Early AM Thunderstorms

Much more interesting than I expected yesterday, especially during the night last night. Top shows afternoon storms over Redington Pass area - these tried to move into the metro area but mostly fizzled. However, a band of thunderstorms with light showers moved northwestward across portions of metro between 3:00 and 5:00 am MST this morning. Received 0.10" here at house. Trailing clouds at sunrise produced a slight, morning rainbow - below.

Detected CG flashes above are for 24-hours ending at 6:30 am, from Atmo and Vaisala - yellows to pink to white show the morning storms. Below is rainfall across northern 2/3rds of ALERT network ending at 8:00 am.

There was a game-changing, huge MCS over Sonora last night - above IR image is from 0630 UTC. This system moved over northern half of GoC, producing moisture surges into Arizona. Current dewpoint at Yuma is 78 F and Doppler VAD winds below show strong, southerly winds up to 5,000 ft MSL or so.

The 12 UTC 500 mb analysis (above from NCAR)  shows the anticyclone has shifted eastward and is now centered along New Mexico - Texas border, resulting in stronger winds here from the southeast. The 12 UTC sounding plot for TWC (below) shows a typical onion sounding produced by the morning showers. This leads to question of what will conditions be like this afternoon? The wind profile is quite favorable for organized storms; however, the boundary layer will have to re-develop because of the rain-cooled low-levels. This will probably result in a sounding with CAPE but with outflows need to develop storms at low elevations. The visible image at bottom from 7:30 am seems to indicate the clouds are already thinning to our east, leaving hope for considerable heating and recovery.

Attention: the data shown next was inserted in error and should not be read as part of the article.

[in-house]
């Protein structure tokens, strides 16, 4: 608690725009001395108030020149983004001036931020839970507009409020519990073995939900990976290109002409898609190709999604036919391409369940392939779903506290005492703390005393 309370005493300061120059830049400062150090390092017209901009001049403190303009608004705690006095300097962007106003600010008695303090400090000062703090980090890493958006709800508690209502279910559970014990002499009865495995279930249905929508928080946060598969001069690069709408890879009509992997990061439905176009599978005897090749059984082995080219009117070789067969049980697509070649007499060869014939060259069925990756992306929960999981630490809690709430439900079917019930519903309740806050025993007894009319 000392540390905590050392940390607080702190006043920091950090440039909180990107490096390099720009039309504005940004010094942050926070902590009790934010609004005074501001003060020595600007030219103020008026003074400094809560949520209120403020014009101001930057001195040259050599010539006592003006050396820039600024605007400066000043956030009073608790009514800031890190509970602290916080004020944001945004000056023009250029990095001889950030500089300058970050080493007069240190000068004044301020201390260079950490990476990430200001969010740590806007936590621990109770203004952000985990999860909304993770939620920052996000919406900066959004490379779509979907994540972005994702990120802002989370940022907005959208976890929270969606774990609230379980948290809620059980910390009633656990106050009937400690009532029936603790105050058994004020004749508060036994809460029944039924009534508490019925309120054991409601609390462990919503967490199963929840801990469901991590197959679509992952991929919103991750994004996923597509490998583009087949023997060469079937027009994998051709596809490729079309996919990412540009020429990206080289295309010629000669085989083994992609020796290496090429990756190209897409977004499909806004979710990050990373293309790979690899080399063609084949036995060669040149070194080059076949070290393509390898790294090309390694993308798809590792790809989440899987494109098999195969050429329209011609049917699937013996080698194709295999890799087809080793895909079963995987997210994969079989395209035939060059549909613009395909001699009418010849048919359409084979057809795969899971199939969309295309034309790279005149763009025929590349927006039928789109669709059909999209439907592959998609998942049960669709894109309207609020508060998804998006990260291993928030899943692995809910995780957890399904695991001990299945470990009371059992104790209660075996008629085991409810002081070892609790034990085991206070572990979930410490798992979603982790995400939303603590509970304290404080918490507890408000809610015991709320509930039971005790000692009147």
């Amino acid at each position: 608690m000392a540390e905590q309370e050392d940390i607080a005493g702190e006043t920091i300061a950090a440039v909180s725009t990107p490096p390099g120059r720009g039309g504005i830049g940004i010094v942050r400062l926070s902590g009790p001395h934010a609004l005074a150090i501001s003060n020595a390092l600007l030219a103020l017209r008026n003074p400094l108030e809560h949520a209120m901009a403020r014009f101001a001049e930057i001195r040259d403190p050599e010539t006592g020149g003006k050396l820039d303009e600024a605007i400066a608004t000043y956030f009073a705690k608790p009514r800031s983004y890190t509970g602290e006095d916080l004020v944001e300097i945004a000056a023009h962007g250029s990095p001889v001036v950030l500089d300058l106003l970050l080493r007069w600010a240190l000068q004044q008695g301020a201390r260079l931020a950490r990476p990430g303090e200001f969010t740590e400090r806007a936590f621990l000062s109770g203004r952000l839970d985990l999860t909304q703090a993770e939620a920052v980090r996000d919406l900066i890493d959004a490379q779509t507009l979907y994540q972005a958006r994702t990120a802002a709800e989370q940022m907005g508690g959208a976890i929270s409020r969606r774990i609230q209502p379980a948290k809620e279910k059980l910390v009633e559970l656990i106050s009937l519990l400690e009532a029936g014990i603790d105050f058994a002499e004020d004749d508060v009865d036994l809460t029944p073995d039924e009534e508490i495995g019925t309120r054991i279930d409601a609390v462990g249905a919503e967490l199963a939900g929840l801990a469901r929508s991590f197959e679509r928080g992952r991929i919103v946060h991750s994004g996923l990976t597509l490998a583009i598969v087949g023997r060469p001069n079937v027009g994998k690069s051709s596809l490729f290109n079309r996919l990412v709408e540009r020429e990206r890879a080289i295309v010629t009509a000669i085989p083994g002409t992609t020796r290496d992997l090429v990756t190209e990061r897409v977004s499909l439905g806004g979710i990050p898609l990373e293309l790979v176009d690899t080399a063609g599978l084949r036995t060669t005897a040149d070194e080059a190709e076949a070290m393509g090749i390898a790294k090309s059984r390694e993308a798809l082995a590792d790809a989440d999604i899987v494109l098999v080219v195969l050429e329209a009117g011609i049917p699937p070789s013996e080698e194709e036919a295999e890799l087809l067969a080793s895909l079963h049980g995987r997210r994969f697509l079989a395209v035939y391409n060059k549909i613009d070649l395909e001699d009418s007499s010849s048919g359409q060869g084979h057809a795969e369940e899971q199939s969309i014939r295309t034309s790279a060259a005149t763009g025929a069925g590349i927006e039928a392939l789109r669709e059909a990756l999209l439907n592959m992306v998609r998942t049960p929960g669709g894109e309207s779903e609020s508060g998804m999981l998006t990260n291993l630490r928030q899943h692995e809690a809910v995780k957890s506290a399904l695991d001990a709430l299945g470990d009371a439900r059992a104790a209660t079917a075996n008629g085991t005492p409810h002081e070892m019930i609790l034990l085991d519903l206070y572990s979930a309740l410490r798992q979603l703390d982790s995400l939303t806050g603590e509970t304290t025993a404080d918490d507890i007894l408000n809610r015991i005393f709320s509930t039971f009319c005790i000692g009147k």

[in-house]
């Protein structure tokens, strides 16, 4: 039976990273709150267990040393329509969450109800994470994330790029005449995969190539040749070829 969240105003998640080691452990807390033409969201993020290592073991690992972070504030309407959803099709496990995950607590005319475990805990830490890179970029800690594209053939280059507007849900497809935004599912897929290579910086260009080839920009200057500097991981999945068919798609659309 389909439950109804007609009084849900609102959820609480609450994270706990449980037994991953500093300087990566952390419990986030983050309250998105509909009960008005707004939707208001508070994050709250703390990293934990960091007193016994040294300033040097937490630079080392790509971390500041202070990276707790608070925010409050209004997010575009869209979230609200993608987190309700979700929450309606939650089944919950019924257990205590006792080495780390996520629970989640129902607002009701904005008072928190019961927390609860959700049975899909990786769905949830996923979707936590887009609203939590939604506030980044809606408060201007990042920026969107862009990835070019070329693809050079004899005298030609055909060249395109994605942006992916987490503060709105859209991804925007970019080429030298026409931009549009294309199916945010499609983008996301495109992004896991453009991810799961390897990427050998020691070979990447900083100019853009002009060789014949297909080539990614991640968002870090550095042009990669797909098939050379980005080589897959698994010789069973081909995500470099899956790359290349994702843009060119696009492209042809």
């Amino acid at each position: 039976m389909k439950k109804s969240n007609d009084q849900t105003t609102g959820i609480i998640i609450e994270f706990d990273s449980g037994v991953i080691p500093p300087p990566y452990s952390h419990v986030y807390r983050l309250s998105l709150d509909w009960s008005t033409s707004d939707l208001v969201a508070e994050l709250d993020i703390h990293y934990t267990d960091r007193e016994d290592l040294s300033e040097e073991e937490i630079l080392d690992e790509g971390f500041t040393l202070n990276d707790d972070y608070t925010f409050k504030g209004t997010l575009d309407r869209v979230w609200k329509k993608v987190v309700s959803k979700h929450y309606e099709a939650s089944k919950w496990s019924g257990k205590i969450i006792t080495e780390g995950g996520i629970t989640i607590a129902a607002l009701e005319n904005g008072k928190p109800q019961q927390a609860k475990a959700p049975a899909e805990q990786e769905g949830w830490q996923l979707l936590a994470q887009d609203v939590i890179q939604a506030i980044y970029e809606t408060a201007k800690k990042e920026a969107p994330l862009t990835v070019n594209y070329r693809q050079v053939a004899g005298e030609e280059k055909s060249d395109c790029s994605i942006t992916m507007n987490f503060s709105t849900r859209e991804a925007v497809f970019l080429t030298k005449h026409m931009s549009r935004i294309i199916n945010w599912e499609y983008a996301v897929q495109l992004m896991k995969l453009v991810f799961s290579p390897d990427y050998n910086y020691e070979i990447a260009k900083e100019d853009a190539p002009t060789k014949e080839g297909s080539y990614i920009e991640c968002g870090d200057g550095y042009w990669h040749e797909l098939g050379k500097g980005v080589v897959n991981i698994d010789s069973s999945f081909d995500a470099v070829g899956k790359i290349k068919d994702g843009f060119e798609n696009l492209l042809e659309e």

Bottom line - very tough forecast situation that could be helped some by a special 18 UTC sounding for TWC.

Wednesday, August 09, 2017

Another Day Under The Anticyclone